I’m a familiar voice allowed into people’s homes.
I don’t have any ideas about myself. I’m not an iconic broadcaster.
I was always crazy about music. I wanted to be in a band or on the radio — anything to do with music. My uncle had a drum-kit and I started playing when I was just a little kid. It came easily and I had good rhythm. I was a fairly normal, outgoing child, not too much of a showoff.
I began as a drummer and singer with The Others and Dickie Rock, in the showband era. We were performing in RTÉ in 1979 when I heard of and went for auditions for the new station, Radio 2.
I was a year married and remember saying to my wife ‘if I get 12 months out of this I’ll be lucky.’ That was 36 years ago. My father was an army officer and a strict disciplinarian. My parents never said no to my choice of career, but they didn’t exactly encourage it either. I think they were always wait-ing for me to get a proper job.
I was hugely nervous in the beginning. Talking on radio came naturally to me, but being natural is not enough, you need a discipline. I believe in having a routine and I’m still learning. My show is just me, no producer or broadcast assistant, with direction by the listeners. I have a running order, but usually the first thing I do is tear it up.
I’ve been on air daytime weekdays for 36 years without a break. Larry Gogan hasn’t even done that! I did a lot of television and was the face of Lotto until the type of entertainment game shows I did went out of fashion. My idea of misery is having to punch a clock at 8.30am and 5.30pm, to feel that I’m at the behest of somebody else.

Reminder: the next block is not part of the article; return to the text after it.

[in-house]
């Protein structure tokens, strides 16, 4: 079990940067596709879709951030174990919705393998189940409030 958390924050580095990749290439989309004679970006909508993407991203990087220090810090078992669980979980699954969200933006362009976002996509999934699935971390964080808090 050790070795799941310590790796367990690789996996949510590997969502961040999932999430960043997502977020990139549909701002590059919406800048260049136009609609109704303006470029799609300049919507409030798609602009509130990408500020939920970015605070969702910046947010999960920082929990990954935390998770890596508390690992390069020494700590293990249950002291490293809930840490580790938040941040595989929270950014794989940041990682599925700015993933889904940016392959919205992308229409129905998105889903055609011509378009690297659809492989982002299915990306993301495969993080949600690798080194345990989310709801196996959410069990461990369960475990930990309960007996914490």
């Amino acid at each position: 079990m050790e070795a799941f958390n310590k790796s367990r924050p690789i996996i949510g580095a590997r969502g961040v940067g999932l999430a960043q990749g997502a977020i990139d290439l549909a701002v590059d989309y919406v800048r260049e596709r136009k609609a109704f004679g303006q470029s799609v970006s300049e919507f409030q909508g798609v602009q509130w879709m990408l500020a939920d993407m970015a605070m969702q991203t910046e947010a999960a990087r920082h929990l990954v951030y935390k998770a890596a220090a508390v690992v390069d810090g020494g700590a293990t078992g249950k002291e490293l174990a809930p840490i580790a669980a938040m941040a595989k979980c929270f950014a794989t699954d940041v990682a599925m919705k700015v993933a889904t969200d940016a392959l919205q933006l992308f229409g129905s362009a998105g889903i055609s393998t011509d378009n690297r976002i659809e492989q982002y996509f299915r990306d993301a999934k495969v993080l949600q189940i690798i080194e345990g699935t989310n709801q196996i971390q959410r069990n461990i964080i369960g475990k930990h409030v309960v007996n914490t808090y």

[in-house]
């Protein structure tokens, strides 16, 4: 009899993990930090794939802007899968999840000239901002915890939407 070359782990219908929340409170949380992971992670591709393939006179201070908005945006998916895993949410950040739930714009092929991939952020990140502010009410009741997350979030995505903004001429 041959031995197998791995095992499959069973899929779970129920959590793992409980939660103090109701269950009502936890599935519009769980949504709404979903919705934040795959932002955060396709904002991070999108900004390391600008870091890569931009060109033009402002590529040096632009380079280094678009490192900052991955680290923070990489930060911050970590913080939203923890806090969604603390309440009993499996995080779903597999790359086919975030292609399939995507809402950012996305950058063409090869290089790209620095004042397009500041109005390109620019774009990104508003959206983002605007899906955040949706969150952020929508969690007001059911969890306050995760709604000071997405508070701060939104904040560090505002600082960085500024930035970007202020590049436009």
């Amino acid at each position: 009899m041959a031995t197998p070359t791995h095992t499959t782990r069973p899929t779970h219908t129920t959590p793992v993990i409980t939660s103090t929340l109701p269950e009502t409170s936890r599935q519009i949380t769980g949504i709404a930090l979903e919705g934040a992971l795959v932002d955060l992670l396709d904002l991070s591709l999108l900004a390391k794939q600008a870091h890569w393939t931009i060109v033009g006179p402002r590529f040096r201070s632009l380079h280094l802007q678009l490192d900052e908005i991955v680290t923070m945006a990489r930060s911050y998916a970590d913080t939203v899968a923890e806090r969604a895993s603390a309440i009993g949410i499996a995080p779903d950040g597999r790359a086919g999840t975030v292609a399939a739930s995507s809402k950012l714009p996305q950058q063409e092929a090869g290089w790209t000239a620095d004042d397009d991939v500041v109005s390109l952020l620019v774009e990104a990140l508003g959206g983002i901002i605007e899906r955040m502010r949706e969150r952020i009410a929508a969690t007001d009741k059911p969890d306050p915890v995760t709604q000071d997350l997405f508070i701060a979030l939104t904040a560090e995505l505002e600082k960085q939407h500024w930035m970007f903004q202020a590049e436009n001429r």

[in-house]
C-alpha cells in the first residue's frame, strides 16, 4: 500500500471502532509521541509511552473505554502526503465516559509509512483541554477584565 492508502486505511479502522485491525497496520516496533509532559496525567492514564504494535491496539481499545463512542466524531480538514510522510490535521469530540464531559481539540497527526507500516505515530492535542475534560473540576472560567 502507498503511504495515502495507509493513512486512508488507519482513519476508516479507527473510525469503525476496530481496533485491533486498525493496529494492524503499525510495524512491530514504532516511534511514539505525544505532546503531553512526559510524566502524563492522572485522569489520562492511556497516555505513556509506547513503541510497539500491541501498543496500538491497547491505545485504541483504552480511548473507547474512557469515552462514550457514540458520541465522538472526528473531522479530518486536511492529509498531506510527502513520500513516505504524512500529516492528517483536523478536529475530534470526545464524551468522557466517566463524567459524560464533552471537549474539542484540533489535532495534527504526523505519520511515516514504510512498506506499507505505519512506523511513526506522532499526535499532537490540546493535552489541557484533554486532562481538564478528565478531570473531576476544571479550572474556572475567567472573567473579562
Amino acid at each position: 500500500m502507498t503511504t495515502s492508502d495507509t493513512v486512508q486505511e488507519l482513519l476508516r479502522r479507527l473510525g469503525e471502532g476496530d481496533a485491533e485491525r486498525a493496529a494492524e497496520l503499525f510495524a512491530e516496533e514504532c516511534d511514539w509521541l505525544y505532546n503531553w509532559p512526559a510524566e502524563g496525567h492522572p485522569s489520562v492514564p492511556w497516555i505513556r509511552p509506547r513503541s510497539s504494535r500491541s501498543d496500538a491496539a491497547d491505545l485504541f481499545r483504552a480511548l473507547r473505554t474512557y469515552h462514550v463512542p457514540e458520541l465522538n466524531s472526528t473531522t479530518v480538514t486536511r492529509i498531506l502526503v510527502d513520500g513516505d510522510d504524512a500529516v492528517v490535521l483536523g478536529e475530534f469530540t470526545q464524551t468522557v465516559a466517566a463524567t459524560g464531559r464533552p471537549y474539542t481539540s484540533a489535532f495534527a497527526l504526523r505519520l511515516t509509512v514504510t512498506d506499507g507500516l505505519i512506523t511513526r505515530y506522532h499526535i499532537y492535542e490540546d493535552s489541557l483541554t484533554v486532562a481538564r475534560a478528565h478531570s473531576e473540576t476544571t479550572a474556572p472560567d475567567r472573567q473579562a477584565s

I suppose you could say that I do punch a clock, but working in RTÉ is never a chore because I enjoy it so much. I will be 63 later this year and my biggest challenge has been trying to maintain a successful relationship. I first saw my wife Woody in a record shop. She turned me down a few times. We’ve been married for 37 years.
She is a badminton coach. We have three children Damian, Lisa and Jessica. If I could be someone else for a day I’d be Ernie Els so that I could play golf like him, on one of his best days, of course. I still like to play although my new passion is for my grandson Caleb, my love for him is illogical.
My greatest fault is being snappy. About stupid things, like there being a place for everything and having everything in its place. I inherited that from my father. When I snap at home now, they just roll their eyes.
The trait I most admire in others is loyalty. As you get older it becomes more difficult to maintain friendships, it is extraordinary how people just drop off your radar. I don’t believe in heaven and hell and I don’t believe it’s over when we die. But we don’t have the mental capacity to know what happens, it’s on a different plane, and although I can’t understand it, it holds no fear for me. I am a Christian in attitude, but that doesn’t mean that I think ours is the only true way.
I believe that you make your own luck and I certainly think I have been lucky. I’m back on the road now with ‘Reeling in the Showband Years’, I MC the show and do a bit of singing — I’m no longer the drummer. Our next big tour will be in January and February.
My mother died five weeks ago. She was 95 and a half, a great age and compos mentis up to the last, the half was just a step too far.
* Tune into The Ronan Collins Show Monday - Friday, 12 - 1pm, RTE Radio 1
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